Findings and discussion

Within the ambit of historical institutionalism, this section fulfils two objectives:

  1. It provides a snapshot of the main actors with direct influence on the urban development of the Bram Fischer International Airport’s premises.

  2. It subsequently sketches the findings on the evolution of stakeholder arrangements within the case studied.

Overview of the main actors

During the timeframe of the study, three main stakeholders or actors had direct influence on the development of the Bram Fischer International Airport’s premises: ACSA, the landowner and operator of the airport; Mangaung metropolitan municipality, the local authority; and the Free State provincial government. In order to put the subsequent findings and discussion in context, the mandates of these actors are summarised below.

ACSA was established in 1993 with the authority to acquire, establish, develop, maintain, manage or operate principal airports in South Africa (RSA 1993). ACSA is majorly owned (74.6%) by the South African government and is accountable to the Minister of Transport (ACSA 2014), and is thus legally classified as a state-owned company. The revenue of ACSA is derived from two principal sources. On the one hand, according to ACSA (2014), aeronautical revenue is obtained from aircraft landing, parking and passenger service fees. On the other hand, non-aeronautical revenue is derived from retailers on airport premises, car rental firms, advertising, car parking, property development and property leases on airport premises. To reflect its significance, non-aeronautical revenue contributed 36% of ACSA’s total revenue in 2013 (ACSA 2014); and to further enhance that revenue, ACSA promotes urban development on the airport premises through leases to the developers. It is also important to note that, long before the introduction of the models of airport-led development in South Africa, ACSA initiated programmes at its airports to unlock the development potential. ACSA-owned airports that have been the subject of such initiatives include OR Tambo, Cape Town, Bram Fischer, Kimberley, George, Upington, East London, and Port Elizabeth airports.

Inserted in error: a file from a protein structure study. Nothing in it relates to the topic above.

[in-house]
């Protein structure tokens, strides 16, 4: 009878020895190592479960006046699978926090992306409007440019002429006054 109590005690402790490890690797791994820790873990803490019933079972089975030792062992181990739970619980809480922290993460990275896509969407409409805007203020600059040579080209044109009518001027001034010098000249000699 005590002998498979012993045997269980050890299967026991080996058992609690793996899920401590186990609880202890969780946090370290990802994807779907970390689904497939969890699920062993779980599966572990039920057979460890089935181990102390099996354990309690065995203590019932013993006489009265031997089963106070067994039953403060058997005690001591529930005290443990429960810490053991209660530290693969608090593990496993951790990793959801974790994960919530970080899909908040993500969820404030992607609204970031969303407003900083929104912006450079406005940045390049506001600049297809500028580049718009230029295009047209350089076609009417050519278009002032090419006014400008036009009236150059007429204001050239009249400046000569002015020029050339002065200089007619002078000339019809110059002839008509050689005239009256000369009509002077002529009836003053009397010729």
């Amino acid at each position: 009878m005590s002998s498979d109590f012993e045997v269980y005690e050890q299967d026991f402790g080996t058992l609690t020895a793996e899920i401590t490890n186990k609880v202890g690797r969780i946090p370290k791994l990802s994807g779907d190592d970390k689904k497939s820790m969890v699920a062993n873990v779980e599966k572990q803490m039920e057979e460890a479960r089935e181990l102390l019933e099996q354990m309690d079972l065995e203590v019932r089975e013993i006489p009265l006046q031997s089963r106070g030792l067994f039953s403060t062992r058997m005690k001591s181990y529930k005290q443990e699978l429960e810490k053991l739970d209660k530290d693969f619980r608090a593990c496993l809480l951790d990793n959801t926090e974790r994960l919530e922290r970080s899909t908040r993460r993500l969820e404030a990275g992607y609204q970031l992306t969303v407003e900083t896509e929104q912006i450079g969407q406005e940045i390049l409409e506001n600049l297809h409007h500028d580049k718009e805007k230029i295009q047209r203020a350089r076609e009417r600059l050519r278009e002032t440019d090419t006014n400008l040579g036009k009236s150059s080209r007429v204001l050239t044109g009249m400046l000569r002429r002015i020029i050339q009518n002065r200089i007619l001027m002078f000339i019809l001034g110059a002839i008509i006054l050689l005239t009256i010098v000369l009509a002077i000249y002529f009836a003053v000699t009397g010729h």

As prescribed in the country’s constitution (RSA 1996), South African government consists of the national, provincial and local spheres. Of relevance to urban development generally, and specifically to the case study, Mangaung municipality (like other municipalities) has constitutional authority over the matters listed in Schedules 4B and 5B of the Constitution, including the power to administer those matters. Municipal powers intersect with provincial powers in two ways. Firstly, the provincial government has its own constitutional competencies identified in Schedules 4A and 5A of the Constitution, which include provincial planning, regional planning and development, and urban and rural development. Secondly, the provincial government has powers over the local government matters listed in Schedules 4B and 5B. With that background, in the case of Bram Fischer International Airport, the decisions related to land-use applications were, at the time of the study, made at provincial government level, based on the recommendations of the Mangaung municipal council.3 Following the deliberations of the provincial Townships’ Board, the member of the provincial executive council (MEC) for cooperative governance, traditional affairs and human settlements would ultimately proclaim positive decisions in the provincial gazette.